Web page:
"So with that in mind I went looking. Renoir was an artist I'd seen often in the past whose work I admired greatly and who represented that image exactly that I had in my head. That scene, Luncheon of the Boating Party (Photo 2) popped into my head right away. I looked at several paintings in books and I kept going back to that one because it so defined what they were trying to do with Provencher Boulevard. Also in the background you can see the water and a little bit of foliage. That pane said everything I wanted to say; and I was hoping that people would recognize the French Impressionists and help give the idea that it's the French Quarter."

"It was only meant as a week project but I actually put in two weeks or maybe even longer. I was looking for visuals for the next window, which ended up being the Seurat painting (Photo 4). Again, with the new Esplanade Riel Bridge, the area would attract people to the water. The Seurat scene shows a lot of people relaxing near the water and enjoying the weather; again the perfect image for this purpose. There's a little bit more colour and scenery in this painting. The painting itself is popular, and one I knew most people might recognize. They might in fact doubly enjoy it- both from a distance and the separate experience close up that it is pointillism, which becomes evident when viewed up close by pedestrians. I thought that would be fun for people walking by- that it has something extra to offer. And I knew it would be a challenge because there are so many dots of paint in there. Since my time was limited I thought a few times of NOT doing that one! But being from this community, I wanted to give something back to it- I didn't just want to do something quick. The response has been very good."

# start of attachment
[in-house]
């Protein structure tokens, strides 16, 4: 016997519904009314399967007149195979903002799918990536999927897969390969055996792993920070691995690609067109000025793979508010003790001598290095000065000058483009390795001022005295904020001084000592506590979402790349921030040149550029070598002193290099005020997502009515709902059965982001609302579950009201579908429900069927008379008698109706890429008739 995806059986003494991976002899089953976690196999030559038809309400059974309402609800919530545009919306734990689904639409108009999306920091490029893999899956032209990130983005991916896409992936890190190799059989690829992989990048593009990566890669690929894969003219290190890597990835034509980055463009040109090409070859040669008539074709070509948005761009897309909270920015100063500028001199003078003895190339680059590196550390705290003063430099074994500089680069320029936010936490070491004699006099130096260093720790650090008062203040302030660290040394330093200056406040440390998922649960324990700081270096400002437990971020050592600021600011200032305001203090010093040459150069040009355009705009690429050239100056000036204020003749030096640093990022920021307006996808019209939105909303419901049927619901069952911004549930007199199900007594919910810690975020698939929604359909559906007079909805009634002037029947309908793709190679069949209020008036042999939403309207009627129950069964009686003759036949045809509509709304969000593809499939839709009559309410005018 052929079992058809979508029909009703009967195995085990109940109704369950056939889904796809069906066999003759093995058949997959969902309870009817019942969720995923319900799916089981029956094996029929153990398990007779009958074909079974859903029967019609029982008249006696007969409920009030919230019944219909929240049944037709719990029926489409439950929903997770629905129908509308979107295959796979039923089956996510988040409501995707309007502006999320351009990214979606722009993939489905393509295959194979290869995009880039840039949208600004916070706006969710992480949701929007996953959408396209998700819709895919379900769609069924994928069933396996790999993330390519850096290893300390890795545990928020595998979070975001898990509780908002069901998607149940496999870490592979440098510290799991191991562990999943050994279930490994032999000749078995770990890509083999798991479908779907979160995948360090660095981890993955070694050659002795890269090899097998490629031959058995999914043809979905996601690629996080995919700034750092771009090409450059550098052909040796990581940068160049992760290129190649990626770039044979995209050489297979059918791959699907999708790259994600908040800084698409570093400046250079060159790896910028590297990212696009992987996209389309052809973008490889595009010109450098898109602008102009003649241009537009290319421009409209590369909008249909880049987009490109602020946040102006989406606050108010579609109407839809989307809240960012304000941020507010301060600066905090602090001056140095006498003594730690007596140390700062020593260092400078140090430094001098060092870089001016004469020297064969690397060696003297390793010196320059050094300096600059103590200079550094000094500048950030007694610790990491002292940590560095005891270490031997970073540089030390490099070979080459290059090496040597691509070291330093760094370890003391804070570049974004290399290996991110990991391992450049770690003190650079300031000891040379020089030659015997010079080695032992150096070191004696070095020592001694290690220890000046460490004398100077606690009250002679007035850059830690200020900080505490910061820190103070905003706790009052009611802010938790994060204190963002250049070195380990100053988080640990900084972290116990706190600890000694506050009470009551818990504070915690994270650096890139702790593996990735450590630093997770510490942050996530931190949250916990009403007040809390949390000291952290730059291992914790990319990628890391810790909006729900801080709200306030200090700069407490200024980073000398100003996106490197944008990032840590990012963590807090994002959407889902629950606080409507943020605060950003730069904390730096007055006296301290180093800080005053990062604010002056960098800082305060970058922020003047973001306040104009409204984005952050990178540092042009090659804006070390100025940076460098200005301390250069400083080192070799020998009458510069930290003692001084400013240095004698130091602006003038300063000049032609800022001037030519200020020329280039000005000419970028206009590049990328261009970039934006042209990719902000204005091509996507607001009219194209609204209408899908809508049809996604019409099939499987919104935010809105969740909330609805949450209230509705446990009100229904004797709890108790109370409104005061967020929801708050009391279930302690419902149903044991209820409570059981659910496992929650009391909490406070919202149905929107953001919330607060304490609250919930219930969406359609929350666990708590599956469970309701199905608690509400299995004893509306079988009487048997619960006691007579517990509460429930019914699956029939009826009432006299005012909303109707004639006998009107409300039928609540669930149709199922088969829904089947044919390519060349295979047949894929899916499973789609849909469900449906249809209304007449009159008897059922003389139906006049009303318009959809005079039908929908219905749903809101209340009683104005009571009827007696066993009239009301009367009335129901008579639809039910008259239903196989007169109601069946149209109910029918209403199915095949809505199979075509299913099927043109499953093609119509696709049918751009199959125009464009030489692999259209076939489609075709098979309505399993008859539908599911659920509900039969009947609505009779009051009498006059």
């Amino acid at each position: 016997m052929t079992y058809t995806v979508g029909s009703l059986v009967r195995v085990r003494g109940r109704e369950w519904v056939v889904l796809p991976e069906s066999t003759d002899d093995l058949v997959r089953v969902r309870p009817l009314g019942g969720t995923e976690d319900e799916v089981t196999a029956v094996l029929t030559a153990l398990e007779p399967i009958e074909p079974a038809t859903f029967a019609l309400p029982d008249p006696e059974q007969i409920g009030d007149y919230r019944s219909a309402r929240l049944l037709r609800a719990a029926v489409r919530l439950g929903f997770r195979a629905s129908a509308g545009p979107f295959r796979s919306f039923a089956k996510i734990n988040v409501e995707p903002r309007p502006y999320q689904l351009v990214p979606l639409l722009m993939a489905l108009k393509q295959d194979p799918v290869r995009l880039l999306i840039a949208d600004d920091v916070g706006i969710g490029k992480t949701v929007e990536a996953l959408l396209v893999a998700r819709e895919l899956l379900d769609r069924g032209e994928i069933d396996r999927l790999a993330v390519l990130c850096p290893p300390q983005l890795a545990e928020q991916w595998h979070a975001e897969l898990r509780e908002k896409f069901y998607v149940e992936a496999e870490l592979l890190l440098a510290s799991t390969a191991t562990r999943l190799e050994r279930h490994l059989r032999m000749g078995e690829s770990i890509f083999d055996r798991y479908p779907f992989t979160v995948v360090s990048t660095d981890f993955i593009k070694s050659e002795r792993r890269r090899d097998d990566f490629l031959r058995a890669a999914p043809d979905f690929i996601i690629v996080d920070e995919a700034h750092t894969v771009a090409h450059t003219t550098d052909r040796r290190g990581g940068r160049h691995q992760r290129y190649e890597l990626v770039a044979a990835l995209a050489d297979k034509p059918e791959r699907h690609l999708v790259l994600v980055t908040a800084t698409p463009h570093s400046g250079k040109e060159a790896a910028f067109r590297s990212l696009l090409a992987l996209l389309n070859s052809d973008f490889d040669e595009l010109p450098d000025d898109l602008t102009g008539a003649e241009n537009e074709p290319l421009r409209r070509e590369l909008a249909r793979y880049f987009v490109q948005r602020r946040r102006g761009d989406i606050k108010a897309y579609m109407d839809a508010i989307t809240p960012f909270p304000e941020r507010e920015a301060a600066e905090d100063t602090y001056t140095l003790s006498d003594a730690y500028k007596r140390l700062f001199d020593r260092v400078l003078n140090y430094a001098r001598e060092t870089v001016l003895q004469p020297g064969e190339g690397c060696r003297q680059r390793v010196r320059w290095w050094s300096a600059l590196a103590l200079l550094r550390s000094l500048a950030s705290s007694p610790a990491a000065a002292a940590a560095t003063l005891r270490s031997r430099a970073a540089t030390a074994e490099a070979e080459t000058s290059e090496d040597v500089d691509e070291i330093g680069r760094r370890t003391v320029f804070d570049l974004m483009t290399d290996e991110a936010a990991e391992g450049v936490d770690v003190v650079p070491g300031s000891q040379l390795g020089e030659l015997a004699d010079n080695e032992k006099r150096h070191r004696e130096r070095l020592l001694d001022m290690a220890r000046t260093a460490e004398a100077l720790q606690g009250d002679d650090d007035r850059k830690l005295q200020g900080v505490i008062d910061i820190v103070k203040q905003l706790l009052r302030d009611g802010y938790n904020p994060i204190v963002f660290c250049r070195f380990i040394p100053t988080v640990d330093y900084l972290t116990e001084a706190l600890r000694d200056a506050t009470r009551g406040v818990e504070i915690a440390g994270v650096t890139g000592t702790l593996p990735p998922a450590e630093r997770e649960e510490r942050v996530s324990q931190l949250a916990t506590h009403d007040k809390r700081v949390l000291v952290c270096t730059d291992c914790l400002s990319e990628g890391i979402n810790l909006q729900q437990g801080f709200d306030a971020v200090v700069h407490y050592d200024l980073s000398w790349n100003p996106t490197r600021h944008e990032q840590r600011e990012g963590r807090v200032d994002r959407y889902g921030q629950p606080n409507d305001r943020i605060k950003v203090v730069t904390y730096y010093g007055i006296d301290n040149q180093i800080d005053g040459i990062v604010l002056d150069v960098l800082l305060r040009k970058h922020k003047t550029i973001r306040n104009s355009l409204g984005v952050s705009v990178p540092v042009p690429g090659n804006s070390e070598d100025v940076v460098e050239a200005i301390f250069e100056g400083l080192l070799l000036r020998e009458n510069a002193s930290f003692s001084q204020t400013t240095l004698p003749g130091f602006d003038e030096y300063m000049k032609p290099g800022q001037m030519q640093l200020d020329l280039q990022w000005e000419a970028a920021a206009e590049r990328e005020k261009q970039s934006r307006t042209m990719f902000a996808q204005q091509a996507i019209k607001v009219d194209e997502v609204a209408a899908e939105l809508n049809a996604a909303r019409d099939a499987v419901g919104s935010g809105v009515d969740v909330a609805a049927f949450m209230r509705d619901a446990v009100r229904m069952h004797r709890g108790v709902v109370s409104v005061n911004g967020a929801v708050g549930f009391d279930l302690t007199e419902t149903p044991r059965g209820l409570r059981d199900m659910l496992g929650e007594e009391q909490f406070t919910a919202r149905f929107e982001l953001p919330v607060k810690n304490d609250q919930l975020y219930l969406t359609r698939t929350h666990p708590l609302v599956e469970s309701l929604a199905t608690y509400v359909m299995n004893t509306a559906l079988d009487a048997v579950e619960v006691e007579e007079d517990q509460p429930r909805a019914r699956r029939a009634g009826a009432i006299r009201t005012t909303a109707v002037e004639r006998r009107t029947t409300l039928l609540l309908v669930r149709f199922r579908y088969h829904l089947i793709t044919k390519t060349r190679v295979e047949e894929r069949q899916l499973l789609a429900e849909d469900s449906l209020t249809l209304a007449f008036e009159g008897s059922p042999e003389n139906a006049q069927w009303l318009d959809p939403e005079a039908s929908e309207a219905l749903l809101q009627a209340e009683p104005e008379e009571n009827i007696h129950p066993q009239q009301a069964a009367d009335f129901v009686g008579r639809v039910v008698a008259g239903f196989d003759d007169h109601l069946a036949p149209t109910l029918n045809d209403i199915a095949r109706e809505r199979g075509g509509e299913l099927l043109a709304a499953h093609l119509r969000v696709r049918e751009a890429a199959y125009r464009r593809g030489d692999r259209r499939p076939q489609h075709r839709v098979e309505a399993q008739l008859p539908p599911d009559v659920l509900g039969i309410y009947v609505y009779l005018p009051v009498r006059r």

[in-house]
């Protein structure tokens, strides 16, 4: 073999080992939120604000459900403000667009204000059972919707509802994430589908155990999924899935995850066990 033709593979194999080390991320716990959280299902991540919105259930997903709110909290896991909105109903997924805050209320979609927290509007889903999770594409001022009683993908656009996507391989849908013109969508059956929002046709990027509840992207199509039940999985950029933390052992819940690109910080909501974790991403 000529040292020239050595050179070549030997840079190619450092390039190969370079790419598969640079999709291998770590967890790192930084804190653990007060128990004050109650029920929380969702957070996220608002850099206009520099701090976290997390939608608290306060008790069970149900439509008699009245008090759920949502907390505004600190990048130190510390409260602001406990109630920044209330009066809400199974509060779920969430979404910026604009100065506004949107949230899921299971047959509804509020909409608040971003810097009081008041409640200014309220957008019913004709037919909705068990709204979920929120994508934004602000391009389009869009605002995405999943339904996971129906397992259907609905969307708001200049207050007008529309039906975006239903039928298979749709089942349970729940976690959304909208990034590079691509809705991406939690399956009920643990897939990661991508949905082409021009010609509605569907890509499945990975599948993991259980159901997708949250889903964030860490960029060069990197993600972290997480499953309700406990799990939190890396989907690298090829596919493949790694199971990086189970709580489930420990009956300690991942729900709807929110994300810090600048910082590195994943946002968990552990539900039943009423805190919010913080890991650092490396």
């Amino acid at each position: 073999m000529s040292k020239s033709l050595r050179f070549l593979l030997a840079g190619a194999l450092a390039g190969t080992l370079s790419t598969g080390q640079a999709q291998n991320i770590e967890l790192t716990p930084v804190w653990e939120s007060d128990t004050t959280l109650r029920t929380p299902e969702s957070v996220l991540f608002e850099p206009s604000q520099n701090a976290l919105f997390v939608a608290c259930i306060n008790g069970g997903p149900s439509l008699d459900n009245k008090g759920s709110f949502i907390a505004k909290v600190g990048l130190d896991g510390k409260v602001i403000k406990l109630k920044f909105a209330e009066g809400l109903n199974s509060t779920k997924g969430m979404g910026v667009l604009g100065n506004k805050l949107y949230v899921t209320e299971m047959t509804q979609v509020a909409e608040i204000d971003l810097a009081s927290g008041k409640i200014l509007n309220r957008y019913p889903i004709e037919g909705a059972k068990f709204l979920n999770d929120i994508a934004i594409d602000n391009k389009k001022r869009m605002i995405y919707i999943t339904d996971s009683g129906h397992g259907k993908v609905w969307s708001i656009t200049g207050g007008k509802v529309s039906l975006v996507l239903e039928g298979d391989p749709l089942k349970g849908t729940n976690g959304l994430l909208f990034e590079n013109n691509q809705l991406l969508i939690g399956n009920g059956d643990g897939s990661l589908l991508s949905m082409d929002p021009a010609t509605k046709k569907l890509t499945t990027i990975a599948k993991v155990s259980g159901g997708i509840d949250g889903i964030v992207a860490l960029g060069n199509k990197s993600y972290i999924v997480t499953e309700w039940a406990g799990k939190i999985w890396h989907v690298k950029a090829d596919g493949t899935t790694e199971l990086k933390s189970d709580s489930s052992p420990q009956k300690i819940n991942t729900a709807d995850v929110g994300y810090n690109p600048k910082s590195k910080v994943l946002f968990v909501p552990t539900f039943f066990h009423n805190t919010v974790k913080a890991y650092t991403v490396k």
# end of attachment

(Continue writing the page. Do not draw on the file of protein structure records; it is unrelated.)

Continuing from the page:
"While looking at a bunch of Renoir paintings, I found this one (Photo 3) with roughly the same proportions of the doorway; and it had the vibrant colours and seemed to flow together with the other two. They are dancing, a leisure activity, and the dress is swirling around. It conveys fun, and the dress is reminiscent of Paris, music and romance. The colours and flow of the lines were very attractive, added a bit of fun and the human aspect, and it fit the doorway!"

"I used a grid system to scale up to the wall and do an outline drawing (Photo 5); and made a few slight adjustments to the Seurat painting to make it fit my 'canvas'. Fortunately the wood hadn't been there that long so really hadn't weathered yet. Chipboard is more porous than plywood and the surface is somewhat rough, so I put down a coat of primer first. It was fairly hot weather, so the wood got good and dry so that it accepted the primer. I primed it once, but there were so many gaps in the wood I didn't want rain getting in, so I gave it a second coat. Preparation is always number one!"

"Annia, my daughter, is nine; and was a great help. I would mix up a colour and she actually underpainted several areas for me, and did an incredible job, actually. It's fun working with your family and it gives you extra time together."